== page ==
In this current period characterized by rage and division, celebrating the birth of the United States on July Fourth may prove challenging to some.
What they may need is an opportunity to bear witness to another side of America that does not involve unbridled anger.
One such opportunity to trade that anger for appreciation comes in the form of a new series premiering on PBS the day after July Fourth (Tuesday, July 5).
The show, titled “America Outdoors With Baratunde Thurston,” is a love letter to America, warts and all, but much less of the former than the latter.
In the show, Baratunde Thurston (pictured above) takes a tour of diverse regions of the United States, where he meets Americans who have formed relationships with the geography that surrounds them.
The show consists of six one-hour episodes. The first one on July 5 takes Thurston to Death Valley, where he meets a man who moved to a remote ghost town there during the pandemic and has decided to live there permanently, alone.
He also meets another rugged individualist, an ex-Marine who participates in marathons held every July in Death Valley.
Officially, these races are standard length for marathons -- 26.2 miles. But the object of these endurance contests is to run as far as one’s body can go in heat that is literally blistering.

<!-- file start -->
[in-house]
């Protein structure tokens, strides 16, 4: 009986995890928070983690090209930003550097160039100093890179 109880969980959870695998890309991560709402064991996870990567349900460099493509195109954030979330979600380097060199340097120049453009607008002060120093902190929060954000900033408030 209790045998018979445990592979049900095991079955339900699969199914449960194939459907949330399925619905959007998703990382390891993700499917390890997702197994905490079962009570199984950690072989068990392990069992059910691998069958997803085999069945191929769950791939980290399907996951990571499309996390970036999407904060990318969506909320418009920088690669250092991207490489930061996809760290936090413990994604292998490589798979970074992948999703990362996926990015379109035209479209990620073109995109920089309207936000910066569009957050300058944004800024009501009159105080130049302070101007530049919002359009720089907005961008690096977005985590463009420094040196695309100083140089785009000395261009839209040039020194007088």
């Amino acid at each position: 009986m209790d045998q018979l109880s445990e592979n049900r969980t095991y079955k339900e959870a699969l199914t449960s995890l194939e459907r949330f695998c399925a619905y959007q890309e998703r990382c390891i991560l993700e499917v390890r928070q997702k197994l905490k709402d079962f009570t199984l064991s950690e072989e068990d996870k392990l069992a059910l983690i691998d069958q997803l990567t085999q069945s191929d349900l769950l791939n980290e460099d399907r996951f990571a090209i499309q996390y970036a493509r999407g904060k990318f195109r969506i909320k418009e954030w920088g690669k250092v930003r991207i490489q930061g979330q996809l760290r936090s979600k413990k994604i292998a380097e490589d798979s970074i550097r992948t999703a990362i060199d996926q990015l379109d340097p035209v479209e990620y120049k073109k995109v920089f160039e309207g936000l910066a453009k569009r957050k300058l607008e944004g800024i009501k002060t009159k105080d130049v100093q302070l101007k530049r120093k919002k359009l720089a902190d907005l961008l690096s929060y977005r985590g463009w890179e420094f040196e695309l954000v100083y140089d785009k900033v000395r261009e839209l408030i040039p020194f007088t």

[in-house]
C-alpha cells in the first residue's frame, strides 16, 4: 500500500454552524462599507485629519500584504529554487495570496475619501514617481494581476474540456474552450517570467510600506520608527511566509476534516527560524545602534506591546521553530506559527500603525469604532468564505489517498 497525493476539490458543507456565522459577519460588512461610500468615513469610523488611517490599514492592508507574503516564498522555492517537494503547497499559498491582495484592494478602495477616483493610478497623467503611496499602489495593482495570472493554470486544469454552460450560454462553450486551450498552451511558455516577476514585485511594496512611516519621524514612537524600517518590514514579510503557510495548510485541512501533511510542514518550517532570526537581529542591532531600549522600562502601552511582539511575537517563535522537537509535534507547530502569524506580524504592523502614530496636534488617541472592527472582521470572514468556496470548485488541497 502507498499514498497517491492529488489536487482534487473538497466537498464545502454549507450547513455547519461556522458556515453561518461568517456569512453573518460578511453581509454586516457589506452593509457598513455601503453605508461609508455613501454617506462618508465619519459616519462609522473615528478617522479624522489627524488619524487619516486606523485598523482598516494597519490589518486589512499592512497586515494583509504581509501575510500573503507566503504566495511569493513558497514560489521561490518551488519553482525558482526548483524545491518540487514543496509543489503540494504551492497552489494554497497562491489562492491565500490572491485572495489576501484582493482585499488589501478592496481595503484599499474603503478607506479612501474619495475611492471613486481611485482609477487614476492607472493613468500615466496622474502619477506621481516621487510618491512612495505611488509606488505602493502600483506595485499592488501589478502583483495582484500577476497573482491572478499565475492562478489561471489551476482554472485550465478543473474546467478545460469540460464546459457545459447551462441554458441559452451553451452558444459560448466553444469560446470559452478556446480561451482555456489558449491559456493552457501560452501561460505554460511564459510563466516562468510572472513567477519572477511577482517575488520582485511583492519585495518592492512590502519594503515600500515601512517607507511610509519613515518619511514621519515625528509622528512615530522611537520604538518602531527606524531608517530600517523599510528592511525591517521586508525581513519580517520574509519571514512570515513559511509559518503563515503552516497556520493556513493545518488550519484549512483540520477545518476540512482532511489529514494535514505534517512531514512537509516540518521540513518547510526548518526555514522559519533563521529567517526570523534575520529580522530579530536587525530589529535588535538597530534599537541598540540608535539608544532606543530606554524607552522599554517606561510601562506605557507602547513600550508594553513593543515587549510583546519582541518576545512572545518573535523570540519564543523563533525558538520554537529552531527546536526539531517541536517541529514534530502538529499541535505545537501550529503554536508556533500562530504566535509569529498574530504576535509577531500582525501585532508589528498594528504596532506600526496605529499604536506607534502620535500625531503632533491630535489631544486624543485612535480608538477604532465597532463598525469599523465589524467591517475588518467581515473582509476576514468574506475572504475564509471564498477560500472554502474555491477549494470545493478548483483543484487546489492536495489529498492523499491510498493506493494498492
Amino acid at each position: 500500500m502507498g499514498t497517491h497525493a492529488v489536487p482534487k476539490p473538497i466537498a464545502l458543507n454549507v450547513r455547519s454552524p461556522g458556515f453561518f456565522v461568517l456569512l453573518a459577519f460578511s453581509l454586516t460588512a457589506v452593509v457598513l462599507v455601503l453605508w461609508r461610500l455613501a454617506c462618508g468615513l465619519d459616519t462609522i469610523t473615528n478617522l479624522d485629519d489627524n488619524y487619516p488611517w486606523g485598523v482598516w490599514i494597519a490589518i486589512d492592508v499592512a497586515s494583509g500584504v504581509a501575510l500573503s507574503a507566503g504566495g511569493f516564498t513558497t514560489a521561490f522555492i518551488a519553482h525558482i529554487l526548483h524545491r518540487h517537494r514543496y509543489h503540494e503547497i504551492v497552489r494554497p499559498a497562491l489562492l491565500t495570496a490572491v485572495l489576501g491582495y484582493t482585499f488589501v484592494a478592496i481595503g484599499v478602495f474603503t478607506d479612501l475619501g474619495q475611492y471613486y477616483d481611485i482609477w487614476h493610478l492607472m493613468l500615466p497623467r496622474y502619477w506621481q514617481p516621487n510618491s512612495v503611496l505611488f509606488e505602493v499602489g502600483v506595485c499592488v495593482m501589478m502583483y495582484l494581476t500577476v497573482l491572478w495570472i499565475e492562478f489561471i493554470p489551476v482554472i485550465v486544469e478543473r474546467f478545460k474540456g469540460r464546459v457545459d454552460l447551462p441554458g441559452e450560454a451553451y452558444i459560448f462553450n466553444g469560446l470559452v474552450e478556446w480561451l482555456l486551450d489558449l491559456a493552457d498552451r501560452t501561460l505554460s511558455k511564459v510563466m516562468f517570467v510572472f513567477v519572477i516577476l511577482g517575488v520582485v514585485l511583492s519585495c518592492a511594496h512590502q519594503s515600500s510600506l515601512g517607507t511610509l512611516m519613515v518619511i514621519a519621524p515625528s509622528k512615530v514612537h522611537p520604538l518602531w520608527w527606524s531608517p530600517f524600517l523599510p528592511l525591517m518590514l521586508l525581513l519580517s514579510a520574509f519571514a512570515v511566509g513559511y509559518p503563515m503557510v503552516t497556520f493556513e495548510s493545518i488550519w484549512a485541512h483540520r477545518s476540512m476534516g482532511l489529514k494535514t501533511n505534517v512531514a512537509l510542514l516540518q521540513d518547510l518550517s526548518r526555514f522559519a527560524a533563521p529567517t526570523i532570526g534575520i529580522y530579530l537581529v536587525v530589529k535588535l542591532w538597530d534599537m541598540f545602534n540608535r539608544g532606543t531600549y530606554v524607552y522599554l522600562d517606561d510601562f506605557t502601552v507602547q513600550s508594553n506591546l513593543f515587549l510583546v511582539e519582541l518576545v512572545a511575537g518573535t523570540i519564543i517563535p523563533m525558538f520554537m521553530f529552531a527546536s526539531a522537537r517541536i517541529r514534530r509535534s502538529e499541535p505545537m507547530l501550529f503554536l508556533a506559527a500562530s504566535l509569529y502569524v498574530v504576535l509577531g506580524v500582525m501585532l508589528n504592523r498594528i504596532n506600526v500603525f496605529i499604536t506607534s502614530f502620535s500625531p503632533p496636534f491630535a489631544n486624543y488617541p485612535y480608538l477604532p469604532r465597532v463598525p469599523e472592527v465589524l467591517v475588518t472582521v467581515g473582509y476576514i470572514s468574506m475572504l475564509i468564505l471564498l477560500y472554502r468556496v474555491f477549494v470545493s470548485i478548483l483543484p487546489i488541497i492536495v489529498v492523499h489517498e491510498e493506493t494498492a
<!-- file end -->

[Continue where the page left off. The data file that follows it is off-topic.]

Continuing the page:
In subsequent episodes, Thurston takes us along as he visits Idaho, the greater Los Angeles area, Appalachia, the North Carolina coast and the Arrowhead Region of Minnesota.
Baratunde Thurston, 44, has had a varied career -- producer for “The Daily Show,” advisor in the Obama White House, author (“How To Be Black”) and producer, creator and host of his own podcast, “How To Citizen With Baratunde Thurston.”
He also identifies as a comedian and in “America Outdoors,” he displays a quick, congenial wit that adds to the pleasure of traveling with him. It is also a device he uses to make his interview subjects comfortable and open up to him.
The show is remarkably well made, the filmmaking top-notch. In this show, the locations and the people Thurston meets in them are both equal stars.
The people and their stories are compelling and the pictures of the lands in which they live are as beautiful as any that have ever aired on television.
The overall impression is that far from the madding crowds and contentious media that characterize what might be described as the “visible” America, many, if not most, Americans live far away from that chaos -- both physically and mentally.
There, surrounded by the lands in which they have decided to stake their claims and live their lives, they coexist with their surroundings. For them, America is a place of open spaces and above all, peace.
“America Outdoors With Baratunde Thurston” premieres on Tuesday, July 5, at 9 p.m. Eastern on PBS.